Competition among buyers has, in some cases, led to higher valuations.
2. Consistent numbers can help you obtain the best offer possible
If you’re considering a sale, it’s helpful to understand your financial position from the viewpoint of a buyer. Sophisticated buyers may want to look at revenue and profitability trends for the past year, and three years of historical financials (preferably using the accrual-based method of accounting). Potential buyers may also seek to analyze key performance indicators such as per-clinician productivity and care quality.
Understanding the picture these numbers present before entering negotiations can help you ascertain what the practice’s fair market value may be and prepare you to address any areas of concern with potential buyers. In some cases, you may use these analyses to negotiate a more favorable purchase price or lessen the amount of time spent in negotiations.
However, many smaller practices do not keep the types of financial records that enable a buyer to understand this information quickly and accurately. If you’re considering selling your practice, you may benefit from working with a transaction advisory services professional who understands the healthcare space and its unique accounting issues. A sell-side advisor can help you assess your records and prepare financial and other reports that are consistent for purposes of creating transparency within a potential merger or acquisition. Being prepared and understanding your accrual-basis financial performance (including any potential pro-forma adjustments) increases value when preparing for or negotiating a transaction.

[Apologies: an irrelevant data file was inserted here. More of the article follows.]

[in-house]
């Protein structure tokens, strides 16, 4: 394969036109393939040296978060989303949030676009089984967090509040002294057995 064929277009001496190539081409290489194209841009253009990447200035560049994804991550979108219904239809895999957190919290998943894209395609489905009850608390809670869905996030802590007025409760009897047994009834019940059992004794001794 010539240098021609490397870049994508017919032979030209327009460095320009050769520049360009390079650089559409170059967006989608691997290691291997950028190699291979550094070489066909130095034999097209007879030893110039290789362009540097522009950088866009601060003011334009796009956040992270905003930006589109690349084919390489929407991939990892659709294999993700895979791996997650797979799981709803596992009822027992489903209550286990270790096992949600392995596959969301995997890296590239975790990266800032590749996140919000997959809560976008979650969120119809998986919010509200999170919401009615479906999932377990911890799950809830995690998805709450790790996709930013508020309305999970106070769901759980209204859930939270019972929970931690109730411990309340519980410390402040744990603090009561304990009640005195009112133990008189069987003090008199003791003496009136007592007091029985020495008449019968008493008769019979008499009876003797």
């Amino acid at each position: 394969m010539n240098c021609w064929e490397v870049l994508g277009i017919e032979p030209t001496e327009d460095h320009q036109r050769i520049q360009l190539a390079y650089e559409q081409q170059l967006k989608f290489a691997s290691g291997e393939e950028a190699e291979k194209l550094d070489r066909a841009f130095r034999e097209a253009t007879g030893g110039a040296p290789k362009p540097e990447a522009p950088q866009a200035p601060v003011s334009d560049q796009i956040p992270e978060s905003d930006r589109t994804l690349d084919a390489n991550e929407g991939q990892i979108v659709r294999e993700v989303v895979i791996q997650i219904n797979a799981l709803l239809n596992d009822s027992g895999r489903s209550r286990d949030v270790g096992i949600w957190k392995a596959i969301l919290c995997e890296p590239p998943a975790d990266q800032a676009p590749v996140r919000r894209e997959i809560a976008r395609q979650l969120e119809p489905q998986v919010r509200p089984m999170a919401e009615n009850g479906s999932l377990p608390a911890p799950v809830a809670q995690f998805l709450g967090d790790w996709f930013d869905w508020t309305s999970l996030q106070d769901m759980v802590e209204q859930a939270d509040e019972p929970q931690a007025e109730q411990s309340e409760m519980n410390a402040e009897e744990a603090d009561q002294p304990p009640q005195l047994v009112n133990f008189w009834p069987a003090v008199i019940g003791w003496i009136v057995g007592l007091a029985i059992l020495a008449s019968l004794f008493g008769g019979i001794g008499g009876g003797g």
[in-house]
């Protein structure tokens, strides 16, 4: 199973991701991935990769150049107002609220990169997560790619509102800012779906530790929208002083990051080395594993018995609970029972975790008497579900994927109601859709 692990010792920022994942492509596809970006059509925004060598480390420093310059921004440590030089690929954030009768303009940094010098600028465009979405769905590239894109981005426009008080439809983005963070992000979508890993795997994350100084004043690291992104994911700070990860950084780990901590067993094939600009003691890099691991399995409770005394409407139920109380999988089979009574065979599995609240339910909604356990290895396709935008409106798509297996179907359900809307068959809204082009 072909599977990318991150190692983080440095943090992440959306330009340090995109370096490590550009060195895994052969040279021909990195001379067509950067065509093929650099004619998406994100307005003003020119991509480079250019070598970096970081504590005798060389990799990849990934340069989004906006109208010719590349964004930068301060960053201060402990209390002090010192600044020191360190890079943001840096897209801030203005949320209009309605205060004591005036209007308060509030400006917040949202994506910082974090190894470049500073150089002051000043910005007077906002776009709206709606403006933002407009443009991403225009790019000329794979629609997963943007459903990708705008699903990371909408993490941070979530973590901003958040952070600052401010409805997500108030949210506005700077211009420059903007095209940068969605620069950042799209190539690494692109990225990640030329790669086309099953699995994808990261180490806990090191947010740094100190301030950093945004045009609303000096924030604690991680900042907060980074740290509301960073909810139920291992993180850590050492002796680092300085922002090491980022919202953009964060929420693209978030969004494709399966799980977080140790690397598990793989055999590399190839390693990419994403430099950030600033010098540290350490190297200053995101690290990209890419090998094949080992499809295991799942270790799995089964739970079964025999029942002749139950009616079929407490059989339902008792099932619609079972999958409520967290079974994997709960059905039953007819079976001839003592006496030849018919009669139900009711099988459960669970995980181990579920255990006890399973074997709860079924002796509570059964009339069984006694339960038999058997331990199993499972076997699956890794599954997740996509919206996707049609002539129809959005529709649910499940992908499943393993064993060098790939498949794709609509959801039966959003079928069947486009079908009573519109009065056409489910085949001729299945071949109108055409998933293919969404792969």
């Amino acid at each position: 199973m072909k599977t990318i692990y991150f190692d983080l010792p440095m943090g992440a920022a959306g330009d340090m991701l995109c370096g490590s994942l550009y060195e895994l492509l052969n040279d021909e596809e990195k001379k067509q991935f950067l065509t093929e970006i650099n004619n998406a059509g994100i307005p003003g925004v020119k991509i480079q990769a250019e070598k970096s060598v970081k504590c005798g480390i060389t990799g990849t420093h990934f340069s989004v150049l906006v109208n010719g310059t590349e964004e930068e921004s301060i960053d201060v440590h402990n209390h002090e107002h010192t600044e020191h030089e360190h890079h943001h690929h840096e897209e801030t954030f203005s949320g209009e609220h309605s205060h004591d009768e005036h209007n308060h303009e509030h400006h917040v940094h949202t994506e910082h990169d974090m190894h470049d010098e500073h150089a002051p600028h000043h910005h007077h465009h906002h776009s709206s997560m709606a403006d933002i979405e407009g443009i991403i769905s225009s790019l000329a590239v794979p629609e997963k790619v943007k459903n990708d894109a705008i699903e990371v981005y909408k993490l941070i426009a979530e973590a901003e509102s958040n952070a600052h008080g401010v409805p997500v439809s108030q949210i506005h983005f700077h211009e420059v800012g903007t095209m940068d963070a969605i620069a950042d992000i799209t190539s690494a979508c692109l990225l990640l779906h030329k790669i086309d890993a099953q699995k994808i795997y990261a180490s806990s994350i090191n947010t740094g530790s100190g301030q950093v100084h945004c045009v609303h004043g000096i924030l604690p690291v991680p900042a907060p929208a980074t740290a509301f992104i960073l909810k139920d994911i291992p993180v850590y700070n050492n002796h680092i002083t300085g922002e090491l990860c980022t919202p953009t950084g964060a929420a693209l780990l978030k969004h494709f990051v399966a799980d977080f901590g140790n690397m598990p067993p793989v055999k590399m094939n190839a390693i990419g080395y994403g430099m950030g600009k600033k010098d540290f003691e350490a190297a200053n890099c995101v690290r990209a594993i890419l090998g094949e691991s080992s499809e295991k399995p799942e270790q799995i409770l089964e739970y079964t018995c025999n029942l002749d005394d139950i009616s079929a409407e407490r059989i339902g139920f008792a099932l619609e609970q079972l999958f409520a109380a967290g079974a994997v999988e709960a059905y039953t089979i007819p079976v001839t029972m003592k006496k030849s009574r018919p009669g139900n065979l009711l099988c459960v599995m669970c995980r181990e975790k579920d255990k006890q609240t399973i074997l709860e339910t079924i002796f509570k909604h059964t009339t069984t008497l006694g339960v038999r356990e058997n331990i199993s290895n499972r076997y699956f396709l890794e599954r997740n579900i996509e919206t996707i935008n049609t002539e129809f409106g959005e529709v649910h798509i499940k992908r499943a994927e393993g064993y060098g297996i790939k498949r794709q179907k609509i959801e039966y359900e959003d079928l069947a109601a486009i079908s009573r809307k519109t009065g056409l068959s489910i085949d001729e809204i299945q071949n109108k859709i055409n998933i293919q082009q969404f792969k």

Even if you ultimately decide not to sell your healthcare practice, having a clearer understanding of the financial health and key performance indicators of your business can help you identify areas for performance improvement, such as cost savings initiatives or additional revenue opportunities.
3. Some economic factors are putting downward pressure on deal values
Inflation has increased the costs of everything from labor to supplies; buyers have taken note and, in some cases, are making offers with lower multiples to account for these increased expenses. Many buyers are particularly concerned with future wage inflation – how much they’ll need to increase compensation to keep needed staff.
Sellers that enter into potential deals with their own projections for future expenses and revenues – which take into account reasonable inflation-related cost increases – may be better-prepared to understand their practice’s fair market value, and better-positioned to mitigate buyer concerns. Similarly, if you’ve already given large raises to retain staff, or negotiated long-term deals to keep rent and other expenses down, it is useful to properly document that for potential buyers.